8. Lloyd

    Lloyd Active Member

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    I also noticed while cleaning all this paint, there is an area on the leading edge of the passenger door that is missing paint. You can only see it if you look at about 45 degrees to the door. You can see it in the 2nd photo.
     
  9. kevincwelch

    kevincwelch Active Member

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    Wow, this really sucks. I feel badly for you...what a mess.

    Is it missing paint or missing clear coat?

    I'd do what I could to clean and protect the area. Do you have any opticoat or other nano coating around?
     
  10. Lloyd

    Lloyd Active Member

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    I had Zaino on this car, and the paint came off fairly easily with mineral spirits and my finger nail. I had to take one square inch at a time. I think the clear coat is ok. I will buff and re-apply Zaino or possibly opticoat the car. I have done other cars in opticoat and was impressed with the ability to shed dirt and stuff like this, but Zaino did it's job also.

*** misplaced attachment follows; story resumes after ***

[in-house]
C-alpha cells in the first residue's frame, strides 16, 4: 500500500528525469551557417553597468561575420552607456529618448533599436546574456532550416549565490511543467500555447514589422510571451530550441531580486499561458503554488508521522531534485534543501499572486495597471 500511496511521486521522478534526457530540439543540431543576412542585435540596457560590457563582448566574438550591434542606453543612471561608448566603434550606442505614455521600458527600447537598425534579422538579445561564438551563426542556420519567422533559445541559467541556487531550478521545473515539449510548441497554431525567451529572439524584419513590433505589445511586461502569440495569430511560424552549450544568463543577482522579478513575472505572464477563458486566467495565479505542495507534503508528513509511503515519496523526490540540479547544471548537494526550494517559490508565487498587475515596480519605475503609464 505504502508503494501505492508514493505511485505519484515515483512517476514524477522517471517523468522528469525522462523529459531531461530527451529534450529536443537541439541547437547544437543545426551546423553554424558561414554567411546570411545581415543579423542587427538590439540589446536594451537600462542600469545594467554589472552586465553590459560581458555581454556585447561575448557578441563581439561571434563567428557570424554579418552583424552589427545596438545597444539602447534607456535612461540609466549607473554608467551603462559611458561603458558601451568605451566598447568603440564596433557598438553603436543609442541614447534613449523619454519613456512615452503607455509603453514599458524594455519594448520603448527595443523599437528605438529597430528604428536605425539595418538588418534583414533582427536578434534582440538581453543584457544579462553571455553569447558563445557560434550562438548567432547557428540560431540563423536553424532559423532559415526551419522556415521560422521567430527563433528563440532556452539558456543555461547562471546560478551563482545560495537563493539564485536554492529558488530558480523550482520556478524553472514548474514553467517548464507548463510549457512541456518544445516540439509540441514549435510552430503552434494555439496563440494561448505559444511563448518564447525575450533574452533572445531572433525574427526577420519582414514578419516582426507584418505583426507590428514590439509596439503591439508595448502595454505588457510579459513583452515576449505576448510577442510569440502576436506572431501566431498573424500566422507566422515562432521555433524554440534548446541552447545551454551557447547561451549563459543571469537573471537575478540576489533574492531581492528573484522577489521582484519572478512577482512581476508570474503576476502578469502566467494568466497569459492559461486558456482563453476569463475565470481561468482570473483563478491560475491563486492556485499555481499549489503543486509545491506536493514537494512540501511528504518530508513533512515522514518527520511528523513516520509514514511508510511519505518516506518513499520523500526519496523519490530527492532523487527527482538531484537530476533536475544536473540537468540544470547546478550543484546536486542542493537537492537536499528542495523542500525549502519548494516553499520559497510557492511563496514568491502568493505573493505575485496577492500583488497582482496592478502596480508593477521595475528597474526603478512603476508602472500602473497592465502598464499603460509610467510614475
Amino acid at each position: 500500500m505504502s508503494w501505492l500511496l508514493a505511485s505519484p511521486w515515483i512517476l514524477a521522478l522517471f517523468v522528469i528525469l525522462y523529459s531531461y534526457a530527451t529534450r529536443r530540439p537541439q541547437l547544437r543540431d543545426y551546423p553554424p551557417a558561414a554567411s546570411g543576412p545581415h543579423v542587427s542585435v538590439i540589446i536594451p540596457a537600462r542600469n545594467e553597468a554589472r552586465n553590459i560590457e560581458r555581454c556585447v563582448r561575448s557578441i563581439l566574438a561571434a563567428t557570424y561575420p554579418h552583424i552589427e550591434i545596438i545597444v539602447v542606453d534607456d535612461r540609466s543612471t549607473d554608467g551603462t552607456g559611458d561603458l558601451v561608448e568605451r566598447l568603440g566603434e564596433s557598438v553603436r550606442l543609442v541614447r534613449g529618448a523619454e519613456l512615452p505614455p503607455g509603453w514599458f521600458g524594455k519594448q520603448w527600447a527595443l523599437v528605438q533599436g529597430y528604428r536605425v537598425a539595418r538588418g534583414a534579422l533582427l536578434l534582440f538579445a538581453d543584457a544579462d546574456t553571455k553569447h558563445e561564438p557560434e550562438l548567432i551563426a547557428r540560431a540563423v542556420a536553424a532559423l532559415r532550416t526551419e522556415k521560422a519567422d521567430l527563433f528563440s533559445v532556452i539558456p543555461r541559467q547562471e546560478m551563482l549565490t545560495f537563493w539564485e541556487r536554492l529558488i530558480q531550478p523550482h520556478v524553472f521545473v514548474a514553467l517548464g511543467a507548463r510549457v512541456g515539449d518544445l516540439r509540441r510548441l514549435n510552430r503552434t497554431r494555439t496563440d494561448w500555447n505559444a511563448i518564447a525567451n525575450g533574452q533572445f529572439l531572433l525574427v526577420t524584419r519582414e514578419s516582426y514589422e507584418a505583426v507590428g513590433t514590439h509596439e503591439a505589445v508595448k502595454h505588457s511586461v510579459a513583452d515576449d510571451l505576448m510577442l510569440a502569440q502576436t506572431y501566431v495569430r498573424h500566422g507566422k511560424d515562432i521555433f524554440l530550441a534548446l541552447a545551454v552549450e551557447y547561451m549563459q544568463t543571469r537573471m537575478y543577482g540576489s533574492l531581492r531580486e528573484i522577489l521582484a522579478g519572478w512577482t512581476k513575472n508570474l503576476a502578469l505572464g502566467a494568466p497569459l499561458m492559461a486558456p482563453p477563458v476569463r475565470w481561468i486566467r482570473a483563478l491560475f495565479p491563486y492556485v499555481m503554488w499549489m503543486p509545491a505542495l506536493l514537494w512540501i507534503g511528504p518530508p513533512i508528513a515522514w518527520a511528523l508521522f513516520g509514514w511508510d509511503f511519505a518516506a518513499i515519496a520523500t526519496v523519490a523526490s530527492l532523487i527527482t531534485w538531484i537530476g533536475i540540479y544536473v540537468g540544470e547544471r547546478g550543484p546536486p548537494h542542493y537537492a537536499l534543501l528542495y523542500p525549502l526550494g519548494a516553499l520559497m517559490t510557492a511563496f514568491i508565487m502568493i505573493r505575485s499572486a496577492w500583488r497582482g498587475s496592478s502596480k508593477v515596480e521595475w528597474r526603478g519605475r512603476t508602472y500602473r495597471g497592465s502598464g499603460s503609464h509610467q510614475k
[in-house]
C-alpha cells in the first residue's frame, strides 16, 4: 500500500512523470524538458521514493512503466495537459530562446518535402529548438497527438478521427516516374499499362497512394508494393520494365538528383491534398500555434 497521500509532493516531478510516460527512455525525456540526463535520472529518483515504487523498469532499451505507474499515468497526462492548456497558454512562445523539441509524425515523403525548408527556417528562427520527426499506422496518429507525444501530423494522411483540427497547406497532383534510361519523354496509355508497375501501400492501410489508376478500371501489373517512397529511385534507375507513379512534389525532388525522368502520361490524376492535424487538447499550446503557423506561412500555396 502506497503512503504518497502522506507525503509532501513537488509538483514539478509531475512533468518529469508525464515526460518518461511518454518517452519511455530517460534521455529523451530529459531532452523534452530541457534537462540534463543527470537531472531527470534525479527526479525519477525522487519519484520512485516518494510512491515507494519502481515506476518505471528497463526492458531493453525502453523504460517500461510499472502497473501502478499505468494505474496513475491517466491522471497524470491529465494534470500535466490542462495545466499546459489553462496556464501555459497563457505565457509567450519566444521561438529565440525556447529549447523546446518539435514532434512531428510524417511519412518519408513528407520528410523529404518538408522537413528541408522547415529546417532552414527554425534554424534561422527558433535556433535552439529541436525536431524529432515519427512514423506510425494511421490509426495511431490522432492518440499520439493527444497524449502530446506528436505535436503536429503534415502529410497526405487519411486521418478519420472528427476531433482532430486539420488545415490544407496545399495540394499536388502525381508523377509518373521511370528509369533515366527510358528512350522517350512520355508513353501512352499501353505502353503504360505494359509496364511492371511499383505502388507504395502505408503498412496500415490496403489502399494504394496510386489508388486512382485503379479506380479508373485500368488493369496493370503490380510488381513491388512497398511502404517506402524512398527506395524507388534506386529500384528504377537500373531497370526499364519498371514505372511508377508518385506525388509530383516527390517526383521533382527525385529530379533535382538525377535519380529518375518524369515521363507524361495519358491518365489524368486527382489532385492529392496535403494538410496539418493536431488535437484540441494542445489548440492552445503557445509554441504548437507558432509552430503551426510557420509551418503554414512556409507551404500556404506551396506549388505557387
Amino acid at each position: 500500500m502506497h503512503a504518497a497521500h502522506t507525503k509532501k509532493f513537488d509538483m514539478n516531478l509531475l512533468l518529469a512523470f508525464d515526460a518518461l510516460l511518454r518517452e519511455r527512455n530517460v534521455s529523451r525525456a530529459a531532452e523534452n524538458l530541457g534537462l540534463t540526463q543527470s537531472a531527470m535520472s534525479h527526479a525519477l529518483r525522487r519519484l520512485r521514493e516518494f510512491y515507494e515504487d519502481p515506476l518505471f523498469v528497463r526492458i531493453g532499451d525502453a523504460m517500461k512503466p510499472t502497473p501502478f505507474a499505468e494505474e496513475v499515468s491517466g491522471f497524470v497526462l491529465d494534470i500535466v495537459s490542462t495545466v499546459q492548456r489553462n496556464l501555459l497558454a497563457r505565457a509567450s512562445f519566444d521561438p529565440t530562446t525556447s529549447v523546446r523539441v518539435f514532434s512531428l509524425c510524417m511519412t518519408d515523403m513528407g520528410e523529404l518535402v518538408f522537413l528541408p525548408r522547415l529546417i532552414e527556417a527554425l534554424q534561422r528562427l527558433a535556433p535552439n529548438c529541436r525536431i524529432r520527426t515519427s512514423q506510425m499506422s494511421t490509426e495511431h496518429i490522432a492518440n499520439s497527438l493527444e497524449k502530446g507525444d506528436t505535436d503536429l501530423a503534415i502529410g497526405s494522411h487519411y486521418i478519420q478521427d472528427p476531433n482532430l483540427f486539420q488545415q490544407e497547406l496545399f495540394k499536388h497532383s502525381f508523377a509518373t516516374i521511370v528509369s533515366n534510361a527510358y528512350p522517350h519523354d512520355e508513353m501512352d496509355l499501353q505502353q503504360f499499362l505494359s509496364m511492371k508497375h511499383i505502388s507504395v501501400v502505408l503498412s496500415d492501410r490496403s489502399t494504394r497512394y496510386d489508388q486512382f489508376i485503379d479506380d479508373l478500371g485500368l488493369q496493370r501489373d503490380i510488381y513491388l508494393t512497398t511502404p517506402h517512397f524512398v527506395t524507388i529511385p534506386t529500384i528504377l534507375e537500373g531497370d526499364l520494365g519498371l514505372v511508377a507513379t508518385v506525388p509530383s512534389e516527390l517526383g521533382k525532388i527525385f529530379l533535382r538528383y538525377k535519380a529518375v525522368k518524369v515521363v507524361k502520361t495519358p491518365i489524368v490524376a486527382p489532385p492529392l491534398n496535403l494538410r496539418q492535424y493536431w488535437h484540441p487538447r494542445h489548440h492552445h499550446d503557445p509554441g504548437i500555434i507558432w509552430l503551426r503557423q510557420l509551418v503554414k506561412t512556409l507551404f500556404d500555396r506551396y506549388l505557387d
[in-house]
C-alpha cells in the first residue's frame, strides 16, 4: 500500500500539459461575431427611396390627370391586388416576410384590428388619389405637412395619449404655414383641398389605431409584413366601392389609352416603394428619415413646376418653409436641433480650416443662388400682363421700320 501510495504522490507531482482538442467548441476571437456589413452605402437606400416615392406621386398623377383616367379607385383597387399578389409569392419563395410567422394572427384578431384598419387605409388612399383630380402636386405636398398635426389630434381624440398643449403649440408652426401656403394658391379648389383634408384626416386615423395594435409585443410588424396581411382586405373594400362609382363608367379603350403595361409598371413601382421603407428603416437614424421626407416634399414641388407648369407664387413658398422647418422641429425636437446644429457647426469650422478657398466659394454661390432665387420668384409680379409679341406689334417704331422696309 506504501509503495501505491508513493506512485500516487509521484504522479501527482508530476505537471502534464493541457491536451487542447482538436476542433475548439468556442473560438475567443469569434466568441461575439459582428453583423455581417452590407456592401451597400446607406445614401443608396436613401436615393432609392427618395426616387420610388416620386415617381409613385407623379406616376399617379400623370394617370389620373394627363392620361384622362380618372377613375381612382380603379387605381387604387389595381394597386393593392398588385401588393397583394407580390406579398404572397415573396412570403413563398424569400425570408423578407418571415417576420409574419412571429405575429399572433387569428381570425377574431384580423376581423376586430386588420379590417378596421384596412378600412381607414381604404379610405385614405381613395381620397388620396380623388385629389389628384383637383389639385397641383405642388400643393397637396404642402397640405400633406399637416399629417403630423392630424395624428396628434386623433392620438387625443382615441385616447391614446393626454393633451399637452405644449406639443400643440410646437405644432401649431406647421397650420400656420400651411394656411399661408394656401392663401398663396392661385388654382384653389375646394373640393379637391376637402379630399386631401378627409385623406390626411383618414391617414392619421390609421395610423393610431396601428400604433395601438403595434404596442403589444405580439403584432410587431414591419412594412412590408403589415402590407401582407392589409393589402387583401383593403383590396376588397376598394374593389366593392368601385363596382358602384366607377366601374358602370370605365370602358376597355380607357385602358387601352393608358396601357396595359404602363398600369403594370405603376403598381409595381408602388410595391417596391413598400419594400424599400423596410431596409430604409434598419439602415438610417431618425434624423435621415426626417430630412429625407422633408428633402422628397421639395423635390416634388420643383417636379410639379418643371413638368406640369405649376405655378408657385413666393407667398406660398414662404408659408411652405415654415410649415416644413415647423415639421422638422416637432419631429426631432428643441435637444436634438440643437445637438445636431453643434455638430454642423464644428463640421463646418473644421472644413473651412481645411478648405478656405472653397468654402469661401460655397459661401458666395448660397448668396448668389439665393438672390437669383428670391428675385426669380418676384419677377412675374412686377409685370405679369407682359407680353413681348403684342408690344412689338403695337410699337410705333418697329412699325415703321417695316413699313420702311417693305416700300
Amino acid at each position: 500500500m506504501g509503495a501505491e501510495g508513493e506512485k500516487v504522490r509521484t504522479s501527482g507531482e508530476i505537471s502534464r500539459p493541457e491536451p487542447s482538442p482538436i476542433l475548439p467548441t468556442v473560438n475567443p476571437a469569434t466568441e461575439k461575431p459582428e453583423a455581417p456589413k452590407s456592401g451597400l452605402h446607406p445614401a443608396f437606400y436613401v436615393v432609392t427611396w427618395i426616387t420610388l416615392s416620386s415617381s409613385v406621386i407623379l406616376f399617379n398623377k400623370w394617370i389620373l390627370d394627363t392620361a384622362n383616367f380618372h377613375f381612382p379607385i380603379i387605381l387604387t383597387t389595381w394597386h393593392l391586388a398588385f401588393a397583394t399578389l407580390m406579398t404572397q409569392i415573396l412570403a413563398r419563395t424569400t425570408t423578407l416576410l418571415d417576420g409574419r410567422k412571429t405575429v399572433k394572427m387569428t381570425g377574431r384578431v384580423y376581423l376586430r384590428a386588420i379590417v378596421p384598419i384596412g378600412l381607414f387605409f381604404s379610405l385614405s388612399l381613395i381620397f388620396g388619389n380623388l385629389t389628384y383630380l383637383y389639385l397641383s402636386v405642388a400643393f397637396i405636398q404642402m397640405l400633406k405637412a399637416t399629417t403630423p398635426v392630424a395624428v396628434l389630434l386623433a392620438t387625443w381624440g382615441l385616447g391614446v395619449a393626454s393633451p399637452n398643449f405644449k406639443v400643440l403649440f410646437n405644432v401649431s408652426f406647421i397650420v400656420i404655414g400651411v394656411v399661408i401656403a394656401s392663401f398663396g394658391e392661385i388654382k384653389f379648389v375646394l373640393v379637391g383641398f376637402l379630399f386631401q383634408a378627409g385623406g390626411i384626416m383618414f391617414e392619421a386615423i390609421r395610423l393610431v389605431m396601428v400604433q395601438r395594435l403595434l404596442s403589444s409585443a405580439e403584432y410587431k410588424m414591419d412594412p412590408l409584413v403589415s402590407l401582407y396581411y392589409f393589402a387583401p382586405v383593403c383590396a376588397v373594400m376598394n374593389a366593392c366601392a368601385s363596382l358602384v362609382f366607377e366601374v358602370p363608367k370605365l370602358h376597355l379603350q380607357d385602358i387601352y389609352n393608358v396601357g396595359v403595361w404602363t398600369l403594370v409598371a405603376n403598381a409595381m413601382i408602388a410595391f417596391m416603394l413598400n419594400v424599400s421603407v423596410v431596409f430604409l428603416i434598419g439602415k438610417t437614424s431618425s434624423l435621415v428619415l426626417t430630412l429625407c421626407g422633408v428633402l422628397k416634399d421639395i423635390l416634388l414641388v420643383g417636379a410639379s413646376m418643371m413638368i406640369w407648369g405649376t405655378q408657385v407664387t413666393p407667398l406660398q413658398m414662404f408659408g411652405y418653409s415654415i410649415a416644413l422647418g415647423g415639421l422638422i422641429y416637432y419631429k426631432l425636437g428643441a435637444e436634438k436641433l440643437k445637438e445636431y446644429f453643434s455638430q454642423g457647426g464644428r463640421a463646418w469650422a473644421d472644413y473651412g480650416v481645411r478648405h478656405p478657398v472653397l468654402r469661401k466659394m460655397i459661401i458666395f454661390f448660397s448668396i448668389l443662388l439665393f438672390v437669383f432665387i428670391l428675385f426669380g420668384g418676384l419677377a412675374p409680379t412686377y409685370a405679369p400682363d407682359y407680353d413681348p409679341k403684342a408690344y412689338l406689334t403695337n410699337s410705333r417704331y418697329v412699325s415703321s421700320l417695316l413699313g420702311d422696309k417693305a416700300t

11. Gizmotoy

    Gizmotoy Active Member

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    Both are excellent, IMO. I used Zaino on previous cars and loved it. Had my Model S OptiCoated, and I hit it with some ClearSeal and Gloss Enhancer every few months as well. A quick run through a touchless wash always removes all the dirt, which I've never seen before. So, I vote both. :)
     
  12. MoeMistry

    MoeMistry Local Vendor - SoCal

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    Great advice!! Clay is a nono since there might be road grit in the paint overspray and that will rub into the clearcoat and scratch it